Posted on

The Not-So-Common, Common Cold

The “Not-So-Common” Common Cold

Common Colds Shouldn’t be so Common

A recent Wall Street Journal article (March 24, 2014) talked about the common cold.  It stated that the average adult has 2 to 5 colds per year while school children may have up to 7 to 10 colds per year.  It also stated that the average cold lasts 18 days.  And conventional doctors say zinc, echinacea or vitamin C are not the answers–the evidence is not conclusive that any of them help.

Dr. Gardner’s comments:  Although I recognize 2 to 5 colds a year is ‘average,’ having any more than 0 or 1 cold a year is not healthy.  ‘Average’ people do not have healthy immune systems. 

So: How do you build the immune system?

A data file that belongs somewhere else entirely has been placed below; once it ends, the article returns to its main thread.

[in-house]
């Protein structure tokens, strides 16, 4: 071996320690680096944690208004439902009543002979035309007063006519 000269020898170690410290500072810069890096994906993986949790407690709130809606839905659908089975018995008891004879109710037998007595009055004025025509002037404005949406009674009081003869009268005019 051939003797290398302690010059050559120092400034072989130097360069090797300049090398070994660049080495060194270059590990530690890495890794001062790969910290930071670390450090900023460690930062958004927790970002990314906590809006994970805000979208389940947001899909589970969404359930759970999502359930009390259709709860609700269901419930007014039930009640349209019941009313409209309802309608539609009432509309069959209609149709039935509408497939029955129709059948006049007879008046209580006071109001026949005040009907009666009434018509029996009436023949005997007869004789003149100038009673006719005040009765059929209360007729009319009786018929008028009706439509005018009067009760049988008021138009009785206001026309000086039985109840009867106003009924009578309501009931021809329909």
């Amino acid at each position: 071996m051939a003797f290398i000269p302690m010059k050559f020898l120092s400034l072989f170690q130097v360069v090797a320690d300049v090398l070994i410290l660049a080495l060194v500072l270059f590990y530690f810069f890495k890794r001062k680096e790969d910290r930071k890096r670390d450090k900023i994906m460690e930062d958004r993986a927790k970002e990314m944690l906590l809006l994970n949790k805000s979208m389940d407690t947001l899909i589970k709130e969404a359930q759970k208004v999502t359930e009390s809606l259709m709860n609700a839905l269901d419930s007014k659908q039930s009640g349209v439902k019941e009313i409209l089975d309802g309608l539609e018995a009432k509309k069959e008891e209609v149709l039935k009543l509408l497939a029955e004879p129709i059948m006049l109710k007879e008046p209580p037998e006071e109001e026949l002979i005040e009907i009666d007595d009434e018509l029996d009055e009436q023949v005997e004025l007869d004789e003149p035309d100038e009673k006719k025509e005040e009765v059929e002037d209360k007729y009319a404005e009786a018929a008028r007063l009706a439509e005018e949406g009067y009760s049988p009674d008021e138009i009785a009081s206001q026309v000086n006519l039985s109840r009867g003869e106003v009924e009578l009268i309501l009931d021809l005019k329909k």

1. Get off sugar and processed food, which suppress the immune system!
  2. Get proper nutrients—eat real food and high-quality supplements.
  3. Reduce stress—poor sleep, emotional stuff, finances, relationships.
  4. Exercise releases redox signaling molecules which help fight all infections.
  5. There are supplements that specifically build the killer T cells and support the immune system.
  6. And yes, zinc, echinacea, and vitamin C all can benefit our health.

When you get a cold, what should you do?

  1. Get rest, especially if sleep-deprivation is the cause of the stress.
  2. Oil of Oregano has the strongest anti-viral properties of all the essential oils.
  3. High dose vitamin C, 6 grams per day, as it takes that much to replace the vitamin C depletion in the white cells during a viral infection.
  4. Drink plenty of fluids to flush out toxins released as part of the infection.

To your dynamic health and energy,

Stan Gardner, MD, CNS